So how can you add music to your child’s life? Start by sharing songs and rhymes that you remember from your own childhood, especially if they are in your native language. If you’re a little fuzzy on the words or the tune, try checking out a CD from the library, searching for the song online, or even making it up as you go along. You can also learn new songs at a library storytime, or from one of the music CD’s in our collection.
Here are some cool new CD’s from some of our favorite kids’ singers (that even adults can enjoy)!
The Ultimate Laurie Berkner Band Collection by: Laurie Berkner
This collection of the Laurie Berkner Band’s greatest hits also includes 3 bonus songs, perfect for families who like to move and groove!
Aqui, Alla by: Lucky Diaz and the Family Jam Band
The husband-wife duo of Lucky Diaz and Alisha Gaddis are back with a Spanish language album for families that blends Chicano rock, indie pop and Tejano sounds. Visit the band’s website for lyrics and translations to English.
More Multicultural Children’s Songs from Ella Jenkins by: Ella Jenkins
Ella Jenkins is a truly amazing music legend who’s been making music for children for 57 years! This newest collection represents a variety of cultures and traditions with fun and simple songs for kids.
Where in the World by: Fred Penner
Fred Penner’s back with his first new family album in nearly a decade! These positive songs teach kids about the world around them in a fun and joyful way.
Putumayo Kids: Australian Playground
Putomayo’s latest album for kids is a journey to the land down under! This musical adventure is filled with fun songs about kangaroos, boomerangs, didgeridoos, and more.
Love Bug by: Raffi
Raffi returns after twelve years for another family album full of fun, imagination and, of course, love! “Love Bug” features a mix of classic songs and brand new tunes, all in Raffi’s signature playful style.
More excerpts from October’s issue of Page Turners, edited by our staff. Stop by the library to pick up a copy!
The Book of Unknown Americans by Cristina Henriquez
People leave their home countries and come to America for many reasons. For Alma and Arturo Rivera the reason is their daughter Maribel. She suffers a debilitating head injury at the age of fifteen and may never be the same brave, bright girl again. For her sake they leave the only life they have ever known and head north to Delaware in search of a cure. Mayor Toro is a boy from Panama who sees Maribel in a store and falls for her. The Toros and the Rivera family become friends, a relationship that is tested as Mayor and Maribel grow closer than their parents think is wise or proper. The story is told from several viewpoints and is interspersed with tales from men and woman who have made their way north from different parts of Latin America. All these individual accounts resonate with humanity and are vivid testimonials to the courage of those who seek better lives.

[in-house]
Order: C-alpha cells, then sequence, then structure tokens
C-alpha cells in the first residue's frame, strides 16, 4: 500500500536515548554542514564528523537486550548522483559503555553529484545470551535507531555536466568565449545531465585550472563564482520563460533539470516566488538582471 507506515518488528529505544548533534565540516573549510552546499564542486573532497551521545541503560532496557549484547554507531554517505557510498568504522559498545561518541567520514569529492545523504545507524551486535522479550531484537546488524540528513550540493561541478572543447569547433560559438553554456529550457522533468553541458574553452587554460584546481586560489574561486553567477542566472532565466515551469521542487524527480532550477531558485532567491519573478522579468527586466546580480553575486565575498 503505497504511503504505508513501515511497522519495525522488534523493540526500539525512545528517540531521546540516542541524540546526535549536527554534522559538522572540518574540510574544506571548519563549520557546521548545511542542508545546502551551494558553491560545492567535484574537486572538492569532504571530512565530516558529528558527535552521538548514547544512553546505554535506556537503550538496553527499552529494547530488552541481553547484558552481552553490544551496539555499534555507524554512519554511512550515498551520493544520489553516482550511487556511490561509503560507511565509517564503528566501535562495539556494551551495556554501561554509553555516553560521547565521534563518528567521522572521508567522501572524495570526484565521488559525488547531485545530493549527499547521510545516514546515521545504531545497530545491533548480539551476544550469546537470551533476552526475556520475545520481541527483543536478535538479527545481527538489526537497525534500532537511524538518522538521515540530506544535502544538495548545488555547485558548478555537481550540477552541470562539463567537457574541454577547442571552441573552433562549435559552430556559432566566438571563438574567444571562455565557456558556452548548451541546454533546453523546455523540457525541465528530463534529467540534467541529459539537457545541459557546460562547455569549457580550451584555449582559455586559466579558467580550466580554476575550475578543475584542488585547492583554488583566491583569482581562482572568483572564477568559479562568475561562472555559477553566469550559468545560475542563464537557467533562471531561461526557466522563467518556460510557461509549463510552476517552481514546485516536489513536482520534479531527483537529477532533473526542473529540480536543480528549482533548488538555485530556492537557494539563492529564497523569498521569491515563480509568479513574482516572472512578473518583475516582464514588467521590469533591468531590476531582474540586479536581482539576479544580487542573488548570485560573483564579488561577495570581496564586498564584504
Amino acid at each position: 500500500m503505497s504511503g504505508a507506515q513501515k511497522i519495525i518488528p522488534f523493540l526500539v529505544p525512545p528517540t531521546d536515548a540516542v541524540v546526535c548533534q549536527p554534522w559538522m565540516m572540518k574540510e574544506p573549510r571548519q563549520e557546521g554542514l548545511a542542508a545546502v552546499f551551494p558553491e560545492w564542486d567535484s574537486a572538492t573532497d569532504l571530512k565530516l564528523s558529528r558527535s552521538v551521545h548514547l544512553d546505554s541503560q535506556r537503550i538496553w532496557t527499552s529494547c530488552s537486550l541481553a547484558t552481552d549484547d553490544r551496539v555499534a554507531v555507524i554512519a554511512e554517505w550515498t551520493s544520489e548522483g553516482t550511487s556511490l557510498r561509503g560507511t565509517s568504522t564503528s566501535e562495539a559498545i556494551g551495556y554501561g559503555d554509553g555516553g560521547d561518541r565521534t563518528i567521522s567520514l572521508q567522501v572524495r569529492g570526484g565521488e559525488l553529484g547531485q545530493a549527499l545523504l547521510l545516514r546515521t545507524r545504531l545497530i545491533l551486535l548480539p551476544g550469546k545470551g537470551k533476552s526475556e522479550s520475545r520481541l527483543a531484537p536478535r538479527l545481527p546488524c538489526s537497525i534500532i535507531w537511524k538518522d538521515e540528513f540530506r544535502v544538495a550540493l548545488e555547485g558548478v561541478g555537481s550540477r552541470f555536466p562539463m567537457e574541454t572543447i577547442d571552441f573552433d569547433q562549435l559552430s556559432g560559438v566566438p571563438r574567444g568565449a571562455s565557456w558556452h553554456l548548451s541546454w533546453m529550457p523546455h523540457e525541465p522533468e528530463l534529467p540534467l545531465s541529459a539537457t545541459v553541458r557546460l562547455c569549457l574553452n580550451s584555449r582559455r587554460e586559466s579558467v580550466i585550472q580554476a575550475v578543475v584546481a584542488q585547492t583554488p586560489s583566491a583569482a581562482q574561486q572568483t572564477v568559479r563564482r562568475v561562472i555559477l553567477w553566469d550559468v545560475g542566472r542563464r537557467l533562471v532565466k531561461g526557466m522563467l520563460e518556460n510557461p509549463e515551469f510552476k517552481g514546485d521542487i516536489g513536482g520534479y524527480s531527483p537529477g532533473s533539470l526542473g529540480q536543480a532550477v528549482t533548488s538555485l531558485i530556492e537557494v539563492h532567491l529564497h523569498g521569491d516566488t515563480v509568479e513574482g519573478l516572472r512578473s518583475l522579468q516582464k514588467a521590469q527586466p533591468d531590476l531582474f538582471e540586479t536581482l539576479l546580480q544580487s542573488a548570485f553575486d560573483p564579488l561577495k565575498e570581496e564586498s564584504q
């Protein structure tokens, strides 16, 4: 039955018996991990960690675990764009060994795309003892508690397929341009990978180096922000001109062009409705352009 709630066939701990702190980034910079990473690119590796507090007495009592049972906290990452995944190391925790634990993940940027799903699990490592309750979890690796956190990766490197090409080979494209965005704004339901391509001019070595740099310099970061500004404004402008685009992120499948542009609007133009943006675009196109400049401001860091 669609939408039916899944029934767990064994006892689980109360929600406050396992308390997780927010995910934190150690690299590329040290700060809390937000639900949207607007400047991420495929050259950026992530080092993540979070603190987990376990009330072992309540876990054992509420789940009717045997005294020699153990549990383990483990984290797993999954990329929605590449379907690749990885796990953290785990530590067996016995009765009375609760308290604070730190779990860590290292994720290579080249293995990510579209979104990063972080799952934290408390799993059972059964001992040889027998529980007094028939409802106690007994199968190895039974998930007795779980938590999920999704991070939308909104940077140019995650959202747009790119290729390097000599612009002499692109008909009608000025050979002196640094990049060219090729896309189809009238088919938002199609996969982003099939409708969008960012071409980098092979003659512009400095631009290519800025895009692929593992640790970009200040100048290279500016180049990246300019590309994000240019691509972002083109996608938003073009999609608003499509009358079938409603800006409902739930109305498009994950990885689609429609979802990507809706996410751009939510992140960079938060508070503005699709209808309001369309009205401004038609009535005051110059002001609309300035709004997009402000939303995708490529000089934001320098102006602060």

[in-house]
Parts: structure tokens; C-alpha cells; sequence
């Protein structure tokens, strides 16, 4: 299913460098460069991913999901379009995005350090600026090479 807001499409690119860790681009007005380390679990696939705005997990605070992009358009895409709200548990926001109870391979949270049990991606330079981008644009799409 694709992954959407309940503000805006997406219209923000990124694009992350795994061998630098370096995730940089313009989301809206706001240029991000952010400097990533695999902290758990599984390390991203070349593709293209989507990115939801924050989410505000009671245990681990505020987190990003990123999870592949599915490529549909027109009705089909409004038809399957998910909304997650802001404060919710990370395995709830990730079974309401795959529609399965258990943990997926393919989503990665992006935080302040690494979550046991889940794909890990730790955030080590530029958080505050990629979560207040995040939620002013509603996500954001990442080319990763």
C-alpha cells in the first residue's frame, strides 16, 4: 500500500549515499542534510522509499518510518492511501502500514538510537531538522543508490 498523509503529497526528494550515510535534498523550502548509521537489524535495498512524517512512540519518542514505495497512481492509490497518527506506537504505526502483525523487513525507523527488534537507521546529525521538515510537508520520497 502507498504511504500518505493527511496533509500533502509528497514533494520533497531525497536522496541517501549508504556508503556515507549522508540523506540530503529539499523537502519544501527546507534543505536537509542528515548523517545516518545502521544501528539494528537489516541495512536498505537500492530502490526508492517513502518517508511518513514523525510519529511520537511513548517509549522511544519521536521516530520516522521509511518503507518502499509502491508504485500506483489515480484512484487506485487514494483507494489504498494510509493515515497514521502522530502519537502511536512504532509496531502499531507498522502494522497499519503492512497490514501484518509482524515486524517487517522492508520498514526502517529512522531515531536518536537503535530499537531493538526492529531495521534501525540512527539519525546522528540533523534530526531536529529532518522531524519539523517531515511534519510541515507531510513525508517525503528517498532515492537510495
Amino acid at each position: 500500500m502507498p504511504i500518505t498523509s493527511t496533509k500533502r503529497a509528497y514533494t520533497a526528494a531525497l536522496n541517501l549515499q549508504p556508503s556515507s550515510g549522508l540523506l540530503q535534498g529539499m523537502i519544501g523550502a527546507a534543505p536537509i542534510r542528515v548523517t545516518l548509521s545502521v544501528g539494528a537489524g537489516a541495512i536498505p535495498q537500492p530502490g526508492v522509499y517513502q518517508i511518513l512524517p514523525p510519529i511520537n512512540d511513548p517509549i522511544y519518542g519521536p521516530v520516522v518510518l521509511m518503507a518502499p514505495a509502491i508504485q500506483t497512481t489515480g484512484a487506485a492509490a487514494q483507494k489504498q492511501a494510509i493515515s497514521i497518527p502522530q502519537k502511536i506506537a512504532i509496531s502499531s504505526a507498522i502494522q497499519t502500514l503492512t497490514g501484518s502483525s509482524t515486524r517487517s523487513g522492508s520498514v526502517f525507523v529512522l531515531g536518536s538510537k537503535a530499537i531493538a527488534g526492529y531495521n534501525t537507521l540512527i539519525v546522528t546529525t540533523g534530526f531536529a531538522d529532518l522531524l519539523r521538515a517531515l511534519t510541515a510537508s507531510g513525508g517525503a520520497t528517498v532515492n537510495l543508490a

The Story Hour by Thrity Umrigar
Maggie is a psychologist who has always been careful to keep a distance between herself and her clients. This professional barrier breaks down when she agrees to help a suicidal young Indian woman, Lakshmi, who is trapped in a loveless marriage and cut off from her family. Maggie sees that Lakshmi is in need of friendship and reaches out to her. As the two women begin to know more about their respective lives Maggie starts to realize that abandoning the formal therapist and patient relationship was not a wise move. When both women find out the worst about each other can they also find the wisdom to understand and to be forgiving? Maggie and Lakshmi
are very different characters and they are brought to life wonderfully by the author.
Families were bigger years ago, as anyone who is searching out their ancestors will quickly discover. I have known for years that that my Dad’s father, Peter Waddell, was one of eight children and in more recent times I found all of their names. Apart from birth dates and evidence of a few marriages and deaths I really felt little connection to any of these people, mainly because I had never seen their faces. That all changed in October of last year when I was in Scotland going through a batch of old family photographs with a cousin and we came across some pictures of three of our great uncles. It’s amazing what a difference a few shadows on an old piece of paper can make. I feel much closer to these people now, so let me introduce them to you.
This is James Waddell born in 1882 in Kinghorn, Fife, in Scotland and died in Kettlebridge, Fife in 1953. He was described as a retired farm servant on his death certificate. He seems to be in his best suit in this photograph. He never married so I wonder if he got his heart broken by a lassie at some point, or did his inclinations run in another direction? We are not likely to find out now.
Gavin Waddell was born in 1888 in Burntisland, Fife. I have yet to find out when he died but I do know that he married a lady by the splendid name of Isabella Duff Stewart. He is clearly in his working clothes and is probably on a farm called Remiltoun near the village of Oakley in Fife. He seems to be wondering why anyone would bother to take his picture.